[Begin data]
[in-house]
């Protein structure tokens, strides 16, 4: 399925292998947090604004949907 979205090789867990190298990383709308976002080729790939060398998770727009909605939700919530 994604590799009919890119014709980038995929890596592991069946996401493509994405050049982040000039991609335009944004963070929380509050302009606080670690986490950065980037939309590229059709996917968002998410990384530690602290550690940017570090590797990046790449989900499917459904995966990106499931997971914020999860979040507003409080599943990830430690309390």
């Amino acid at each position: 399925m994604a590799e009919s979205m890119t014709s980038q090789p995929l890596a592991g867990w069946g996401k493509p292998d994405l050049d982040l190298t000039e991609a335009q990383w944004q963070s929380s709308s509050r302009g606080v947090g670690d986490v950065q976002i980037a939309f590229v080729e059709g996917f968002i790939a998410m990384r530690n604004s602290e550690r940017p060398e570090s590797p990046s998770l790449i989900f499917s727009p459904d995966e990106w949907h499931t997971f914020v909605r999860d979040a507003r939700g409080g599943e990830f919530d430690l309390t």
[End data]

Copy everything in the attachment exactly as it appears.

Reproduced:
[in-house]
């Protein structure tokens, strides 16, 4: 399925292998947090604004949907 979205090789867990190298990383709308976002080729790939060398998770727009909605939700919530 994604590799009919890119014709980038995929890596592991069946996401493509994405050049982040000039991609335009944004963070929380509050302009606080670690986490950065980037939309590229059709996917968002998410990384530690602290550690940017570090590797990046790449989900499917459904995966990106499931997971914020999860979040507003409080599943990830430690309390």
């Amino acid at each position: 399925m994604a590799e009919s979205m890119t014709s980038q090789p995929l890596a592991g867990w069946g996401k493509p292998d994405l050049d982040l190298t000039e991609a335009q990383w944004q963070s929380s709308s509050r302009g606080v947090g670690d986490v950065q976002i980037a939309f590229v080729e059709g996917f968002i790939a998410m990384r530690n604004s602290e550690r940017p060398e570090s590797p990046s998770l790449i989900f499917s727009p459904d995966e990106w949907h499931t997971f914020v909605r999860d979040a507003r939700g409080g599943e990830f919530d430690l309390t």